Opinion: Media literacy the antidote to this infodemic


The World Health Organisation released a September 2020 joint statement with the United Nations, UNICEF, UNESCO and others acknowledging the Covid-19 pandemic is the first in history in which technology and social media are being used on a massive scale to keep people safe, informed, productive and connected. — Photo by ROBIN WORRALL on Unsplash

Imagine a media-literate America – a place where the daily norm would be to fact-check polarising memes, Facebook and Twitter posts, and other sources of misinformation.

Picture Americans using our remote controls to pause the cable news blaring on their television screens to consider: Is this true?

Forget the superpowers of reading minds, flying or having superhuman strength – imagine if we practiced using our internal radar to alert us to what is fake and what is real. Instead of believing and spreading misinformation, people would not only be aware of its existence, they would stop spreading it.

Media literacy could affect every part of our lives – we know, because the lack of it is staggering. Instead of unknowingly surrendering as victims, we would be compelled to research reliability. We would trust the process of science instead of remaining petrified in our distrust of journalists and experts who try to spread truth.

Some may laugh off rapper Nicki Minaj spreading her vaccine hesitancy to her 22.8 million Twitter followers – repeating unproven claims that her cousin's friend in Trinidad got swollen testicles from the vaccine – but her posts, and Fox News' Tucker Carlson's promotion of it, aren't funny.

Much like those who spread baseless claims that the last presidential election was rigged, the Jan 6 insurrection was just a friendly protest and myriad other dangerous falsehoods, Minaj used her platform to spread lies.

The sobering truth is, many people have been fooled. More Americans – 48% now compared with 38% in 2018 – surveyed by the Pew Research Centre said they believe the federal government should do more to restrict false information online.

We are living in an infodemic and suffering its deadly ramifications. Misinformation (inaccurate and false information) and disinformation (intentionally false information) are so tangled many can't tell the difference from factual information or acknowledge when either or both are present. It's no wonder conspiracy theorists take advantage of so many.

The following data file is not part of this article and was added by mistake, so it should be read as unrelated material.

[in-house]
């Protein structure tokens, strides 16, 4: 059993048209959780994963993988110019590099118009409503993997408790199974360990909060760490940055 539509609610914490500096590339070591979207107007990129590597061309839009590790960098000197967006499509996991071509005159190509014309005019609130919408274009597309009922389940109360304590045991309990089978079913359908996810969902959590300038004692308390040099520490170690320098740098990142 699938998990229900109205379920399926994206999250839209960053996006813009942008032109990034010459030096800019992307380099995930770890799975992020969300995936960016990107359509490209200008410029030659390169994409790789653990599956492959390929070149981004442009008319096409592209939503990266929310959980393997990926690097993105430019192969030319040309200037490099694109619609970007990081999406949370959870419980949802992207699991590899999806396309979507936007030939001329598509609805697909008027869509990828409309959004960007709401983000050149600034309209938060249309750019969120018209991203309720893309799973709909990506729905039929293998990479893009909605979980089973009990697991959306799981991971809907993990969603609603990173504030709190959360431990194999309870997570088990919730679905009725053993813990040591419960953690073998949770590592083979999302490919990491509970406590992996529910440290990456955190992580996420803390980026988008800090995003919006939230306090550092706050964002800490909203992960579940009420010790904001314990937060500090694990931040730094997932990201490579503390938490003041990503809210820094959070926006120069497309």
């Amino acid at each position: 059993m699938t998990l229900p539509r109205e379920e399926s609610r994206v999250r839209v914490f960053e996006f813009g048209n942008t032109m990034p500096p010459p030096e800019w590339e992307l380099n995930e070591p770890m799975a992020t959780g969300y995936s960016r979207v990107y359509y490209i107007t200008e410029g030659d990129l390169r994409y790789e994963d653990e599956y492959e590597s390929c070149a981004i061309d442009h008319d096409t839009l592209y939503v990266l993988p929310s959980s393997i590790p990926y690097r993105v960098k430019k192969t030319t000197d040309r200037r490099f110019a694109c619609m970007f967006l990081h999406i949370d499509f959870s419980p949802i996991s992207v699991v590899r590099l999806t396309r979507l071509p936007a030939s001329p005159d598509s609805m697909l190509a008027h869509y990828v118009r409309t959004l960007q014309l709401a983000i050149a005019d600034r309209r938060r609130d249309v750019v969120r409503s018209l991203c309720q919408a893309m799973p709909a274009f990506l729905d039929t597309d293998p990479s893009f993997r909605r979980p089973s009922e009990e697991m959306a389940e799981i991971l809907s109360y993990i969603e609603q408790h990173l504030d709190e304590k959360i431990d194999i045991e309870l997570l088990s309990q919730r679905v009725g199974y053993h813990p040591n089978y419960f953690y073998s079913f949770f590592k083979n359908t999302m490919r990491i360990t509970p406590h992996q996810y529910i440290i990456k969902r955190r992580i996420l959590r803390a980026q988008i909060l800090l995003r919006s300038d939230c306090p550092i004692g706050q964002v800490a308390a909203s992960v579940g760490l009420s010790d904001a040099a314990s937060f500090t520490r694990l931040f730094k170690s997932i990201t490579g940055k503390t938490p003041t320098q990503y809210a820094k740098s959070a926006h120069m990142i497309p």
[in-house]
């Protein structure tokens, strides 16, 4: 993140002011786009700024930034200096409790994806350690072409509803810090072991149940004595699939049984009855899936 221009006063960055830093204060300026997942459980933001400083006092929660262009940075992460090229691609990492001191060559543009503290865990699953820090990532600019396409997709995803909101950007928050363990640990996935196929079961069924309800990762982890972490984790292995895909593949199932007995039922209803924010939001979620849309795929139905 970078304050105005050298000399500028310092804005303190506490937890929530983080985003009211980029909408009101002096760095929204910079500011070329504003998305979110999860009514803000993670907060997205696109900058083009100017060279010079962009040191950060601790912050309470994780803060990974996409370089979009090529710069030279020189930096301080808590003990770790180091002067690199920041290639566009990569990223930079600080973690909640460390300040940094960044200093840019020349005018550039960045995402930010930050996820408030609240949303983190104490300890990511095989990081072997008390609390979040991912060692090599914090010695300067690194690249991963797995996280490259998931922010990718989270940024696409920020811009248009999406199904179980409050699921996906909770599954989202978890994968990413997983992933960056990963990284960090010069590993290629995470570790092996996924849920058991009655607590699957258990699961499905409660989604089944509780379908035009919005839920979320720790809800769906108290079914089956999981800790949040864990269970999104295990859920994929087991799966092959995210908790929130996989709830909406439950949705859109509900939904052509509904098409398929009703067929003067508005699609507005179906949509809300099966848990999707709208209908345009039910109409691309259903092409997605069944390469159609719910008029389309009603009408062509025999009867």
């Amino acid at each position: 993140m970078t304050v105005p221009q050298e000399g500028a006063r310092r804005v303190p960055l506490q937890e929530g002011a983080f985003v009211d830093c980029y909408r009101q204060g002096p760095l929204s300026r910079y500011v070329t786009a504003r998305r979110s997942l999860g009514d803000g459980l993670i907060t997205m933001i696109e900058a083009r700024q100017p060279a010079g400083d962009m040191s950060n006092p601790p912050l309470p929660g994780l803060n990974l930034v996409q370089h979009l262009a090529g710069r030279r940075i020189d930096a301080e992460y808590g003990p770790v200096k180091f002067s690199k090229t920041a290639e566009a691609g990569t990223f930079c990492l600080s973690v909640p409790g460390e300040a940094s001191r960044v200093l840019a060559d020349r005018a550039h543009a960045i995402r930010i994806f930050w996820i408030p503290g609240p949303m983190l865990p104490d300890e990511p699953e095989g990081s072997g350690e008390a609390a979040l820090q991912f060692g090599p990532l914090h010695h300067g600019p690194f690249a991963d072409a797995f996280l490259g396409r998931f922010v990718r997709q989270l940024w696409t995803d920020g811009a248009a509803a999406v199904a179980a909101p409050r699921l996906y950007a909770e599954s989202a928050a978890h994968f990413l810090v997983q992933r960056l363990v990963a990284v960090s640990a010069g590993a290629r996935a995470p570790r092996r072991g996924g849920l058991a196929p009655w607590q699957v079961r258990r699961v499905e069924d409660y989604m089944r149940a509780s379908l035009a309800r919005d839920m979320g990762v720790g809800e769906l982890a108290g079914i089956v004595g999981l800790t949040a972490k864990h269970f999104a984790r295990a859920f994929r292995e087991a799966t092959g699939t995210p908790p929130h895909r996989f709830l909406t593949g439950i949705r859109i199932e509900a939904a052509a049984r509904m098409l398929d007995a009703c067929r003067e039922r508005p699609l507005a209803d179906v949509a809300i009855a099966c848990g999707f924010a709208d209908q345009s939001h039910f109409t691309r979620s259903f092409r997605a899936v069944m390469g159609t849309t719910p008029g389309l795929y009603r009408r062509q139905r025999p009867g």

On July 15, US Surgeon General Vivek Murthy declared health misinformation an urgent medical public health crisis.

The World Health Organisation released a September 2020 joint statement with the United Nations, UNICEF, UNESCO and others acknowledging the Covid-19 pandemic is the first in history in which technology and social media are being used on a massive scale to keep people safe, informed, productive and connected. But WHO officials also said the infodemic continues to undermine the global response and jeopardises measures to control the pandemic.

As the WHO pointed out, and headlines reveal daily, misinformation is taking lives. The WHO offers online resources to flatten the infodemic curve. And it urged member states to develop their national action plans focused on empowering communities to develop solutions and resilience against misinformation and disinformation.

But that's a pipe dream considering the GOP in Texas has legislated to take away the right of privately owned social media companies to ban users for spreading disinformation. Gov. Greg Abbott enacted his absurd and hypocritical Freedom from Online Censorship Act on Sept 9, preventing digital companies from banning or restricting a user based on that person's "viewpoint" or the way the viewpoint is expressed.

So, it's up to us. Would knowing the difference between facts and lies make a difference? Would we have more respect for one another? Make smarter decisions? Would we be less selfish and more united? Would more of us be vaccinated today? Would we vote differently? To these questions, the answer is yes, but we need to get honest with ourselves and realise we don't know it all. Then we must set ourselves on the road of discovery and education.

There are many helpful online tools. The Washington, DC-based News Literacy Project, a nonpartisan national education non-profit, provides programs and resources to teach, learn and share the abilities needed to be smart, active consumers of news and information, and equal and engaged participants in a democracy. The organisation recently shared a useful graphic on Twitter that guides teachers in teaching news literacy in polarising times.

We can't continue to live in silos, consuming online information fed to us by powerful algorithms that take us down rabbit holes of falsehoods. We are all capable of learning and growing, even as adults. We can all do better if we make it a priority. But first, we must decide to do better. – San Antonio Express-News/Tribune New Service

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